The UAE’s construction industry is set to expand by 3.5 per cent due to an uptick in real estate projects, improved energy market receipts, and investment in non-energy infra projects.
This year’s growth rate is higher than 2022’s 2 per cent. Over the next four years, the sector is expected to grow at a higher CAGR of 4 per cent. The uptick in numbers is primarily attributed to increased residential demand and tourism-related inflows. In line with the nation’s vision to double its GDP to Dh3 trillion by 2031, the infra and construction sector will support non-oil GDP activit.
Looking at absolute numbers, the UAE’s project pipeline amounts to $29 billion over the next two-year period and $199 billion over the next five years. The numbers are sizeable compared to Saudi Arabia’s $521 billion and Qatar’s $53 billion over the same period. While lower energy prices coupled with high interest rates could translate into lower public borrowing, past commercial credit utilisation trends suggest sustained wholesale credit growth, which could grow by a 5-7 per cent CAGR over five years, assuming 50-70 per cent utilisation. Or 2-4 per cent on a 20-40 per cent utilisation rate.
Below, we look at a few mega projects, some of which have already seen their work start:
The 1,200 kilometre network will extend across the UAE from the Saudi border to Oman. With a cost of Dh40 billion), the project benefits will be visible over the longer term. Annually, the project is expected to serve 16 million passengers and 50 million tonnes of freight.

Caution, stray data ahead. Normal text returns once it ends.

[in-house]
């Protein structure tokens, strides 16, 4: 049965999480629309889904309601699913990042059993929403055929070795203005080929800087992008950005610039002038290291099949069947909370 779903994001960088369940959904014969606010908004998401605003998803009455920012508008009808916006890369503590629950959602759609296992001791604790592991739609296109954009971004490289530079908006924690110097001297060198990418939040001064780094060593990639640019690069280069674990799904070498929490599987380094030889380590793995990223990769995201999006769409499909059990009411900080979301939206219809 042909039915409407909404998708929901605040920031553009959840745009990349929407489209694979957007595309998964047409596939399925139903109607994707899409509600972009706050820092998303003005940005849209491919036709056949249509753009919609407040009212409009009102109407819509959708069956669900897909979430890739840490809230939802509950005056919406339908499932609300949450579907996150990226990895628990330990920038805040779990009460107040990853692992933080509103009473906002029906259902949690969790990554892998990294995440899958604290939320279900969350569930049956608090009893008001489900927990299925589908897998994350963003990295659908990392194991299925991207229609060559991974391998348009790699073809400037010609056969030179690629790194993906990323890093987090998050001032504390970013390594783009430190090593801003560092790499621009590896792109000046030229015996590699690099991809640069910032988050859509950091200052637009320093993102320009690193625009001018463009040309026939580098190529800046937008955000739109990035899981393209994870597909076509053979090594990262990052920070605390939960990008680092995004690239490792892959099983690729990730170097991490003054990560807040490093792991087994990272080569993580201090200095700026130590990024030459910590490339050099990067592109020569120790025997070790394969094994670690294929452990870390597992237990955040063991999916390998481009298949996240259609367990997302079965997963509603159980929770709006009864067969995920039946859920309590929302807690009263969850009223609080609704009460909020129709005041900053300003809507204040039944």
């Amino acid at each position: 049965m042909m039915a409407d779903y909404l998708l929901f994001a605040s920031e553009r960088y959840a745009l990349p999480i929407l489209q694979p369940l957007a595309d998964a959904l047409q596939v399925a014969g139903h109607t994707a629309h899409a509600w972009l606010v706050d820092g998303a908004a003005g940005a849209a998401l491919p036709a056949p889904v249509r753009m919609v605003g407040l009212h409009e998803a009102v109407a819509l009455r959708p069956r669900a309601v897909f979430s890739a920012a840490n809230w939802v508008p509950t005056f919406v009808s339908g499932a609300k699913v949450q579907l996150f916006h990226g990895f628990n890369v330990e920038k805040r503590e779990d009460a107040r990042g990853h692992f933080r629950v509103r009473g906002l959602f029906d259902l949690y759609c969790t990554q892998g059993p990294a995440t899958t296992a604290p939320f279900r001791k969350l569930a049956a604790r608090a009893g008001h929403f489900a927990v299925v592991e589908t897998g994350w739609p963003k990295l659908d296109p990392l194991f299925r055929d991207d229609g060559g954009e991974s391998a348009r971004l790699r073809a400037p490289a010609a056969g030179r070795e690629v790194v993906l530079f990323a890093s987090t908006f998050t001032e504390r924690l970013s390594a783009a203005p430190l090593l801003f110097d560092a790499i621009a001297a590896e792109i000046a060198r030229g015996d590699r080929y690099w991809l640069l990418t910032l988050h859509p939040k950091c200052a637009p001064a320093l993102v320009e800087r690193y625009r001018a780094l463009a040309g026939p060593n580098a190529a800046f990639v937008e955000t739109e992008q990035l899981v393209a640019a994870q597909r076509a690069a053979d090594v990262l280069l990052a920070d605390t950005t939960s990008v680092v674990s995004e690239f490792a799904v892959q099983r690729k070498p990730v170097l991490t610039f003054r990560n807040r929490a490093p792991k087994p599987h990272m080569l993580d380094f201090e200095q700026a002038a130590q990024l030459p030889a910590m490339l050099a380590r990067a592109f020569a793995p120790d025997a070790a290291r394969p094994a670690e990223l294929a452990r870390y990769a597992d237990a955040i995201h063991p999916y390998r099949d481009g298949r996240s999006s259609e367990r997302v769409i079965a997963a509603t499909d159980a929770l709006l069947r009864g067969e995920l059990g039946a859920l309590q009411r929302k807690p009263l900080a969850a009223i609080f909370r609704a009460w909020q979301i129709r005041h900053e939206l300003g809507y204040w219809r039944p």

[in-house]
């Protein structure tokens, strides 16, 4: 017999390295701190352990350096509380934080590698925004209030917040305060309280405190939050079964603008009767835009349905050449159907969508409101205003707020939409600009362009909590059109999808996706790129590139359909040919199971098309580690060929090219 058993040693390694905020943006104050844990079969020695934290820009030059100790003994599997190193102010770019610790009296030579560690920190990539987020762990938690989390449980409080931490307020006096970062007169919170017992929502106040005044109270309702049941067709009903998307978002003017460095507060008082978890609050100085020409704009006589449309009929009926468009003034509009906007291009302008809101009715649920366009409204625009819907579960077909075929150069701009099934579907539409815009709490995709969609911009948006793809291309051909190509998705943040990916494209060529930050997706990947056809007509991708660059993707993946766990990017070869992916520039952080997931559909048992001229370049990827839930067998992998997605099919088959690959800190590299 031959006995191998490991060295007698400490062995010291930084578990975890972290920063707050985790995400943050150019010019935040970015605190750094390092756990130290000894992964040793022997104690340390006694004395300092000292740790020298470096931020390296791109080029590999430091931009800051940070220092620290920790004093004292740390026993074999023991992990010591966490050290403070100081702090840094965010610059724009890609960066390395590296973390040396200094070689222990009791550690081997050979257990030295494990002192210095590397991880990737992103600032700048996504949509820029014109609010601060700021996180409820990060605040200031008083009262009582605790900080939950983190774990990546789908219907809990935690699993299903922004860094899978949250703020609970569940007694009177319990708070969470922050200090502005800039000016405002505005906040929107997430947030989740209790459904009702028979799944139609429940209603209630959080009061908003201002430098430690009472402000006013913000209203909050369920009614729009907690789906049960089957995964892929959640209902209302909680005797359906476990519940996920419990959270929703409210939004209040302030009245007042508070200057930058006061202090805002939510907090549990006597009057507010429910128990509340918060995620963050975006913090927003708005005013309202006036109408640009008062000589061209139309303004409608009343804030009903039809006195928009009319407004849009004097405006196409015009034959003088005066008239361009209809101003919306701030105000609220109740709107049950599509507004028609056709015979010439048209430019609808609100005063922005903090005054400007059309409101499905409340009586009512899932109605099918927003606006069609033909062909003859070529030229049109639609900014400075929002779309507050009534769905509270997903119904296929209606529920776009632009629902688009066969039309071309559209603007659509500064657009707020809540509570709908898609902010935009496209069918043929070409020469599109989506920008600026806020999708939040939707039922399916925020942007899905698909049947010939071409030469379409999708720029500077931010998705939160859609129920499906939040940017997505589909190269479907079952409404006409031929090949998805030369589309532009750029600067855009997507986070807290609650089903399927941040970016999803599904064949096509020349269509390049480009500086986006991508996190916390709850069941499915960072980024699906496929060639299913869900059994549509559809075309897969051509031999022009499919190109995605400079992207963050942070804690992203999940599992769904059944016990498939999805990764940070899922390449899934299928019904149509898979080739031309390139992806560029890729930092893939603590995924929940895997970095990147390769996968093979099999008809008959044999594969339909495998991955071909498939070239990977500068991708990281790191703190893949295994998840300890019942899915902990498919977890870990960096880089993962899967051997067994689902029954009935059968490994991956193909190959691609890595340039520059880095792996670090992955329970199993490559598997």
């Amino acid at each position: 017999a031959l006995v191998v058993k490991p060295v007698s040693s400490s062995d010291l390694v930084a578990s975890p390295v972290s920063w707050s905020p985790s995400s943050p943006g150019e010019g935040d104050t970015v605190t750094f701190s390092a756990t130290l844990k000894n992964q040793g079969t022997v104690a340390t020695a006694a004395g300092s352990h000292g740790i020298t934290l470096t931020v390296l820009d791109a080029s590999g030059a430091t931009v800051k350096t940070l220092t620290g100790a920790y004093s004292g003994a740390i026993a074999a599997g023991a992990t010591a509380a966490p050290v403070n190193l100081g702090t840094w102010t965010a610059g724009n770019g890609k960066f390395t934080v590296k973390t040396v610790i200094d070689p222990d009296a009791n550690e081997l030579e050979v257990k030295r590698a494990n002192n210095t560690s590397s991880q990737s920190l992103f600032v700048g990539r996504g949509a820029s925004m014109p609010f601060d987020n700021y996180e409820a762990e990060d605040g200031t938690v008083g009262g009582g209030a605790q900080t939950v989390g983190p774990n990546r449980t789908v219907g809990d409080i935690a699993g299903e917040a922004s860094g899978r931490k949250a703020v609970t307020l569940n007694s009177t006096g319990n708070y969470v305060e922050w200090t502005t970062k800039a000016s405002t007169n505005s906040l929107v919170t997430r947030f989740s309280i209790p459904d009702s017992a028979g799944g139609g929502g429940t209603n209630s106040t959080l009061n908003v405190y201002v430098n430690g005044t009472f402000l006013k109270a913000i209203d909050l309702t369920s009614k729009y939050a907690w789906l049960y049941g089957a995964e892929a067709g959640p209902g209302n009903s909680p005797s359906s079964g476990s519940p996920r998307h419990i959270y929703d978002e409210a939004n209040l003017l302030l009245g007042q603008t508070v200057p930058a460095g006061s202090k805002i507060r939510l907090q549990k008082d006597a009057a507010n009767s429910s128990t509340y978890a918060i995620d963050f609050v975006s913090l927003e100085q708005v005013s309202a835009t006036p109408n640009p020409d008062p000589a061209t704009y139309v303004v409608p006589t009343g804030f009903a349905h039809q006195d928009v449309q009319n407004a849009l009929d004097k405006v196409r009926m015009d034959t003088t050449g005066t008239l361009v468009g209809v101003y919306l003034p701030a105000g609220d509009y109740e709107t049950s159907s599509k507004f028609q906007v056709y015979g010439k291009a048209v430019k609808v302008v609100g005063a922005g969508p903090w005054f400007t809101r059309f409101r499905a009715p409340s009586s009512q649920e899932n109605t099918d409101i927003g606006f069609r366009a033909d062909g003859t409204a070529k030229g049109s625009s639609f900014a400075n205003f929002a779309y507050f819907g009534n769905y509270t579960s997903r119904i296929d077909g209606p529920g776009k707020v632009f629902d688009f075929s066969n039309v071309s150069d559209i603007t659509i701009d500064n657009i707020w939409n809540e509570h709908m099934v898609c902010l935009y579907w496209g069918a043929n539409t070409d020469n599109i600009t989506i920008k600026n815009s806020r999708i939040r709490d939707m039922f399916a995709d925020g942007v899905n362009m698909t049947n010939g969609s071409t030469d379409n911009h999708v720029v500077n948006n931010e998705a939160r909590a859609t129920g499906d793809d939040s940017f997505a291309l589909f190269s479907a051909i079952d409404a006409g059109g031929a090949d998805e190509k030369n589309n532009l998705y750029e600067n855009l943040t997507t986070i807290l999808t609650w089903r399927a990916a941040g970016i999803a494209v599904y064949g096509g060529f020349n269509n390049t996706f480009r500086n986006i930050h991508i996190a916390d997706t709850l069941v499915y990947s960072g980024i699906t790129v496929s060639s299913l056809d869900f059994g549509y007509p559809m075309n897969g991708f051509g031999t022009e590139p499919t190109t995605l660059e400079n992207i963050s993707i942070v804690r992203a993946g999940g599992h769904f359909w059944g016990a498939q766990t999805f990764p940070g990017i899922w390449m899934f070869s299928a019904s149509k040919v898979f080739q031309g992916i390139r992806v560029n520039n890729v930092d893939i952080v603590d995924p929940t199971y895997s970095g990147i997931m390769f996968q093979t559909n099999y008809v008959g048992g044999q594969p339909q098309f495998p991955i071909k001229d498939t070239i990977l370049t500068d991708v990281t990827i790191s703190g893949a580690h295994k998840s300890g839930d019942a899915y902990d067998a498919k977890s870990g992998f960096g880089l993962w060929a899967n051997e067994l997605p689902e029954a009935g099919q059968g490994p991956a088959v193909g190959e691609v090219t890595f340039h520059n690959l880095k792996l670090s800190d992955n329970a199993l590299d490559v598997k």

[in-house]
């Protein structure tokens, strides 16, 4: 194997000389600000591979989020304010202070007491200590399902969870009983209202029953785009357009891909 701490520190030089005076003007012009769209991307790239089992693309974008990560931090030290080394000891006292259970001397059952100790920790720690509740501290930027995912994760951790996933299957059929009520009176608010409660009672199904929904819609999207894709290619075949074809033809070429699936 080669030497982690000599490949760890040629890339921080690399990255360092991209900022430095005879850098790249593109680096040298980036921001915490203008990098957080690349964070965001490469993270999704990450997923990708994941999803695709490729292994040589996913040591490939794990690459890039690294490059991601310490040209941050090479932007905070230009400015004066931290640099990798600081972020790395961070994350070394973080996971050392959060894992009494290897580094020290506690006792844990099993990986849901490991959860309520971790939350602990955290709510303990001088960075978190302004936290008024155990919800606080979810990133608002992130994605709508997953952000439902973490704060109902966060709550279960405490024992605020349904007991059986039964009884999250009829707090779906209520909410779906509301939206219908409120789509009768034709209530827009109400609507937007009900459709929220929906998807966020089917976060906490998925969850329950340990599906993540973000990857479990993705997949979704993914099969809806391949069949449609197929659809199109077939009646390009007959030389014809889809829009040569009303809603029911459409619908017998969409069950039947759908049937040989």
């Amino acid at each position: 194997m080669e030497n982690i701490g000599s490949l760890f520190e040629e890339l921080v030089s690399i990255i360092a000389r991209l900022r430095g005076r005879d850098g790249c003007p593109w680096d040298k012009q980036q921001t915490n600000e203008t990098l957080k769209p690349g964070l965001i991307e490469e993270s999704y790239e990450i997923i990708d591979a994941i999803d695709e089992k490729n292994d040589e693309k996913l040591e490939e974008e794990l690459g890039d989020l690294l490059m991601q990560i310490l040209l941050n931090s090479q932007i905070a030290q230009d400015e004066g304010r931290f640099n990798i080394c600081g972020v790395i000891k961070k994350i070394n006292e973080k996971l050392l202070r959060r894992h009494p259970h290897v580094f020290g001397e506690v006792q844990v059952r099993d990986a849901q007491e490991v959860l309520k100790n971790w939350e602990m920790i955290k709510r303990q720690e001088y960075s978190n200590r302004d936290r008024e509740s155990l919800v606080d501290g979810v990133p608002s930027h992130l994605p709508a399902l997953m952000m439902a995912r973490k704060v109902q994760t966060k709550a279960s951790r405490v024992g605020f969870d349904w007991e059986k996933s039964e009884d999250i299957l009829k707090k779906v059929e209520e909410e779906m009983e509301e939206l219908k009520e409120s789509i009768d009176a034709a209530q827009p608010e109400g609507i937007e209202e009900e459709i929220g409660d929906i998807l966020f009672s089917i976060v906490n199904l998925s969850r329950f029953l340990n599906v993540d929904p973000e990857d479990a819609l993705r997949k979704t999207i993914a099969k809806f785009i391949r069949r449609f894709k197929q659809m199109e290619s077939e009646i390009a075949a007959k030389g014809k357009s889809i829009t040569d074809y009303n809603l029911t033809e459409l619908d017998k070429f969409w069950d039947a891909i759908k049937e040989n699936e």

The India–Middle East–Europe trade corridor announcement could further see participating nations leverage the rail project.
Abu Dhabi Midfield Terminal
The trial operations at the much-awaited facility have started. Once open, the terminal buildings are expected to accommodate up to 11,000 passengers and hour, or around 45 million passengers annually. The UAE’s latest tourism numbers suggest a massive uptick in foreign visitor arrivals.
At 742,000 square meters, it is one of the world’s largest airport terminals and will significantly increase Abu Dhabi International Airport’s passenger and cargo capacity.
Dubai Urban Tech District
To be located on 140,000 square meters, the development will be home to venture capitalists and provide an urban ecosystem for new-age tech start-ups and associated industries. Following a zero-carbon policy, the district will feature facilities to host conferences, seminars, business incubation and other amenities.
The UAE is witnessing several mega announcements in private projects, including the Burj Binghatti, the Dubai Wasl Tower and Abu Dhabi-based Saadiyat Grove.